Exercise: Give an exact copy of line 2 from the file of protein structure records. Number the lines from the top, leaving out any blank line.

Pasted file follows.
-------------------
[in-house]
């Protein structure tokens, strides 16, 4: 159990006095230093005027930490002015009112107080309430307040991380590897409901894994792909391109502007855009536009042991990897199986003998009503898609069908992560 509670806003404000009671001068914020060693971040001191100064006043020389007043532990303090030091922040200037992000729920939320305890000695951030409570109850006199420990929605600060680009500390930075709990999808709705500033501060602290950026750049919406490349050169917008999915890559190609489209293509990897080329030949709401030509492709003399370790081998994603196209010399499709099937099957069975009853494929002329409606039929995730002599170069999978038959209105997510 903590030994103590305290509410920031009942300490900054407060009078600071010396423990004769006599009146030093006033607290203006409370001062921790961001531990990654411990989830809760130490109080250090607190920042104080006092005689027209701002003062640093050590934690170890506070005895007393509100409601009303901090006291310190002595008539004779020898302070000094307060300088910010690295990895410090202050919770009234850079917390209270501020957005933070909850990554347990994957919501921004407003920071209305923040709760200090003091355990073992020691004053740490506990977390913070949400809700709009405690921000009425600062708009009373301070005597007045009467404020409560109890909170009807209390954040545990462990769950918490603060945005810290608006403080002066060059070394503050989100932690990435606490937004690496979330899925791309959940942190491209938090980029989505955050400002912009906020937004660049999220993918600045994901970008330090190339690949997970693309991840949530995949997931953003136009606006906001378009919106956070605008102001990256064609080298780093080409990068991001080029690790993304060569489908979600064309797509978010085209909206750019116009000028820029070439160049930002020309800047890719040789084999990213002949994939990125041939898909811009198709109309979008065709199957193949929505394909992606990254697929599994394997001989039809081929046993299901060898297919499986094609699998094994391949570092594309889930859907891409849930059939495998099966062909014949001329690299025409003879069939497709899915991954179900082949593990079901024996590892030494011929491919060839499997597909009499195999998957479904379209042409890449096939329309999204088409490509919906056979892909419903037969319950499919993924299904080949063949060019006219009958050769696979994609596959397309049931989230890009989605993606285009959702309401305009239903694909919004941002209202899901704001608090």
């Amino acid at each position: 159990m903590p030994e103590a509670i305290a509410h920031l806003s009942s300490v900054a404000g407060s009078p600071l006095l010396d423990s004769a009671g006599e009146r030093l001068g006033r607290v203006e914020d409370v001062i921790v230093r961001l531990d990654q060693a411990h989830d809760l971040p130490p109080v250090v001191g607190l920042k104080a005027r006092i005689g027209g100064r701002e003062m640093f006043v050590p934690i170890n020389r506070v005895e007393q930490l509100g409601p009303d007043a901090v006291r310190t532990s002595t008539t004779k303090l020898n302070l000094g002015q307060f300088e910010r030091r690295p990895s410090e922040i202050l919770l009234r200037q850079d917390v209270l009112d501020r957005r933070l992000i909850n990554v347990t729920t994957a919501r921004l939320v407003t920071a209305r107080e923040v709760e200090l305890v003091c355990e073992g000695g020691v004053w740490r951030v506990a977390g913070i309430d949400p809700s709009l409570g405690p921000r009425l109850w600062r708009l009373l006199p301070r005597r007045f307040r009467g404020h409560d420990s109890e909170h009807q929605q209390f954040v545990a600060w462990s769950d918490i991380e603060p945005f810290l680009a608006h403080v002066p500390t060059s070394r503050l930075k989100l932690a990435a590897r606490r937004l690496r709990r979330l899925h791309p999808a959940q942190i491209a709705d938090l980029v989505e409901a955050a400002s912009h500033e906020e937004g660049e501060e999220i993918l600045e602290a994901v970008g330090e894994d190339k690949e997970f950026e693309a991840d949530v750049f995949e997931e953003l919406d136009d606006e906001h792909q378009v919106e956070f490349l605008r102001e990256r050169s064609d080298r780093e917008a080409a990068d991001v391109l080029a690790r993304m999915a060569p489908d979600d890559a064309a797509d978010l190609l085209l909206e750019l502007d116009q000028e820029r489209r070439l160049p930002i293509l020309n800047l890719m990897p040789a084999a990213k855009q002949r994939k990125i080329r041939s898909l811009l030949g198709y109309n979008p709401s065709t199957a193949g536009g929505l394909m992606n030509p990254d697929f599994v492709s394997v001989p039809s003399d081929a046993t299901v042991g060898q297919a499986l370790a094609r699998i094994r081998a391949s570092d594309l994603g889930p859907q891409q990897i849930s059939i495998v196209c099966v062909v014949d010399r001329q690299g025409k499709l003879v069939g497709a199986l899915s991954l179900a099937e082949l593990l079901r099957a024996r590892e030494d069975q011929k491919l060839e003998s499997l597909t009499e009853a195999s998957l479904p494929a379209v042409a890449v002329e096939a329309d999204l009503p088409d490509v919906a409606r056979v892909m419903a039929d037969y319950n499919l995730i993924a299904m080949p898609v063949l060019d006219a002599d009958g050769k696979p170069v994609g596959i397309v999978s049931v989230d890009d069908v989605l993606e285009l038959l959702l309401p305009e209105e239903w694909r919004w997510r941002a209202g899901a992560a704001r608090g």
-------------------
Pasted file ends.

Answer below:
């Protein structure tokens, strides 16, 4: 159990006095230093005027930490002015009112107080309430307040991380590897409901894994792909391109502007855009536009042991990897199986003998009503898609069908992560 509670806003404000009671001068914020060693971040001191100064006043020389007043532990303090030091922040200037992000729920939320305890000695951030409570109850006199420990929605600060680009500390930075709990999808709705500033501060602290950026750049919406490349050169917008999915890559190609489209293509990897080329030949709401030509492709003399370790081998994603196209010399499709099937099957069975009853494929002329409606039929995730002599170069999978038959209105997510 903590030994103590305290509410920031009942300490900054407060009078600071010396423990004769006599009146030093006033607290203006409370001062921790961001531990990654411990989830809760130490109080250090607190920042104080006092005689027209701002003062640093050590934690170890506070005895007393509100409601009303901090006291310190002595008539004779020898302070000094307060300088910010690295990895410090202050919770009234850079917390209270501020957005933070909850990554347990994957919501921004407003920071209305923040709760200090003091355990073992020691004053740490506990977390913070949400809700709009405690921000009425600062708009009373301070005597007045009467404020409560109890909170009807209390954040545990462990769950918490603060945005810290608006403080002066060059070394503050989100932690990435606490937004690496979330899925791309959940942190491209938090980029989505955050400002912009906020937004660049999220993918600045994901970008330090190339690949997970693309991840949530995949997931953003136009606006906001378009919106956070605008102001990256064609080298780093080409990068991001080029690790993304060569489908979600064309797509978010085209909206750019116009000028820029070439160049930002020309800047890719040789084999990213002949994939990125041939898909811009198709109309979008065709199957193949929505394909992606990254697929599994394997001989039809081929046993299901060898297919499986094609699998094994391949570092594309889930859907891409849930059939495998099966062909014949001329690299025409003879069939497709899915991954179900082949593990079901024996590892030494011929491919060839499997597909009499195999998957479904379209042409890449096939329309999204088409490509919906056979892909419903037969319950499919993924299904080949063949060019006219009958050769696979994609596959397309049931989230890009989605993606285009959702309401305009239903694909919004941002209202899901704001608090």